‘Meet at The Shed’ for Open House on January 11, 2020

 

 

 

The Shed’s Bloomberg Building, April 2019. Photo: Iwan Baan. Project Design Credit: Diller Scofidio + Renfro, Lead Architect, and Rockwell Group, Collaborating Architect

Kick-off the New Year with the first-ever Open House, Meet at The Shed on January 11th, celebrating its opening season as it draws to a close. Meet at The Shed will feature special pop-up events and free admission to its current exhibitions.

To celebrate the new year, friends and neighbors are invited to Meet at The Shed, the new arts center’s first-ever open house where visitors can explore the building and learn more about The Shed’s programs. Admission to current exhibitions Agnes Denes: Absolutes and Intermediates and Manual Override will be free of charge, including curator and guest artist-led tours. Additional events include pop-up performances by past and future Shed artists, including DJ sets, dance battles, and a closing concert. A complete schedule will be announced in the coming weeks. Free tickets can be reserved in advance at theshed.org.

“At the start of this new decade, in such a significant year for this country, we are producing and premiering a number of pioneering artists’ works that confront the urgent matters of our time—artists whose practices speak to justice, empathy, and the environment, and look to the future,” said Alex Poots. “Built on city-owned land, our nonprofit institution has been given a once-in-a-generation opportunity to contribute to New York’s vibrant cultural scene, with a mission to commission new work across all genres and create a culturally democratic space for communities and audiences from across the city and beyond.”

The Shed’s multidisciplinary commissioning program is developed by Artistic Director and CEO Alex Poots with the senior program team, including Chief Civic Program Officer Tamara McCaw, Senior Program Advisor Hans Ulrich Obrist, and Senior Curator Emma Enderby.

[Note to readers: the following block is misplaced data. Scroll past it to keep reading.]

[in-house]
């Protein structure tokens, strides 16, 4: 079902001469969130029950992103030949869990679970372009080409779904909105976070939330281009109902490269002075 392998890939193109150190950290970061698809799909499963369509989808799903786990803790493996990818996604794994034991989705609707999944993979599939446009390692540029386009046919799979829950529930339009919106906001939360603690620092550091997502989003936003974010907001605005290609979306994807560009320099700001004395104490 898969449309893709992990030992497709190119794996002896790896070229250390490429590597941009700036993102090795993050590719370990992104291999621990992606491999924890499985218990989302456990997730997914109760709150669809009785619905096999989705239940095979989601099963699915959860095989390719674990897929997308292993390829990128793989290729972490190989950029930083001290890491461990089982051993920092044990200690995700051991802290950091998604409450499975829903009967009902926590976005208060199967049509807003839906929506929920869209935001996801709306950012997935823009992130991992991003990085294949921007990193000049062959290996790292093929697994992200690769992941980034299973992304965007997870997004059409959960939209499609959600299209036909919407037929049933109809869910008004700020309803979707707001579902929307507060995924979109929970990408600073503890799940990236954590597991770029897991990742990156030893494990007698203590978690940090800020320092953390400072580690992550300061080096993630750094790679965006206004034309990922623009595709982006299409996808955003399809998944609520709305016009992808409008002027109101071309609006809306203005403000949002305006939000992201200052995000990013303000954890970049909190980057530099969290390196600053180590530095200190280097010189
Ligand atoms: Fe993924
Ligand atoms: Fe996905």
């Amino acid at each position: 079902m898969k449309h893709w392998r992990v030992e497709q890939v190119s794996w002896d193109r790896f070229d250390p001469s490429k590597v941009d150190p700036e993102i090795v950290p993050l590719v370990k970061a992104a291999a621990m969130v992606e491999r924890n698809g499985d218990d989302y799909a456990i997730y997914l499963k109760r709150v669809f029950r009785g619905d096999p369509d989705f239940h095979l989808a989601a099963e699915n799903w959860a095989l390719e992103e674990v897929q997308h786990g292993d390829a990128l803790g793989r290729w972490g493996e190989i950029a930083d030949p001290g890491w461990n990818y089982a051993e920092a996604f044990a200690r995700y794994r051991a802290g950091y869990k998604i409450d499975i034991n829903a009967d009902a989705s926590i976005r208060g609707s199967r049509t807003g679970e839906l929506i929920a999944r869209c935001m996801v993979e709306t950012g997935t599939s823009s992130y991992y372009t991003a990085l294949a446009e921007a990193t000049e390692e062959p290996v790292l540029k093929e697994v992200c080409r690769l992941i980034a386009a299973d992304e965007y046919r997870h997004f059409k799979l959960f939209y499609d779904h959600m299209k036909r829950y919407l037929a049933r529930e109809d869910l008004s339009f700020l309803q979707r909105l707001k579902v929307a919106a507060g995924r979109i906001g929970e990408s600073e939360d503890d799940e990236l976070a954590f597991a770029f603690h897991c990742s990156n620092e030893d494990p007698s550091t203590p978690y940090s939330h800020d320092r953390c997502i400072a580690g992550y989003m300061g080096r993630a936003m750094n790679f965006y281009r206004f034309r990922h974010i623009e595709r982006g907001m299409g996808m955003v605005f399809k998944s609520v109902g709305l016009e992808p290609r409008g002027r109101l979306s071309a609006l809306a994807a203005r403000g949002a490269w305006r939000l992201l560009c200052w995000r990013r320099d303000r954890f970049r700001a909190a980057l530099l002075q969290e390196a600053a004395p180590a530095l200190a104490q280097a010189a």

Here are the 2020 Artist Commissions:

Help
March 10 – April 5, 2020; The Griffin Theater

The Shed presents the world premiere of Help, a new theatrical work by acclaimed author and poet Claudia Rankine (Citizen: An American Lyric), starring Roslyn Ruff (Theater: Fairview; Film: Marriage Story; TV: Divorce,Pose) and directed by Obie Award-winner Taibi Magar (Is God Is, Soho Rep), with movement choreography by Shamel Pitts. The newly commissioned script derives from Rankine’s deep inquiry and ongoing investigation into white male privilege, elements of which were shared in her New York Times Magazine essay, “I Wanted to Know What White Men Thought About Their Privilege. So I Asked” (July 17, 2019). Set design by Mimi Lien, costume design by Dede Ayite, lighting design by John Torres, sound design by Mikaal Sulaiman, and original music composition by Jerome Ellis; Casey Llewellyn, dramaturg.

Tomás Saraceno: Particular Matter(s)
May 6 – August 9, 2020; The McCourt, Level 2 and Level 4 Galleries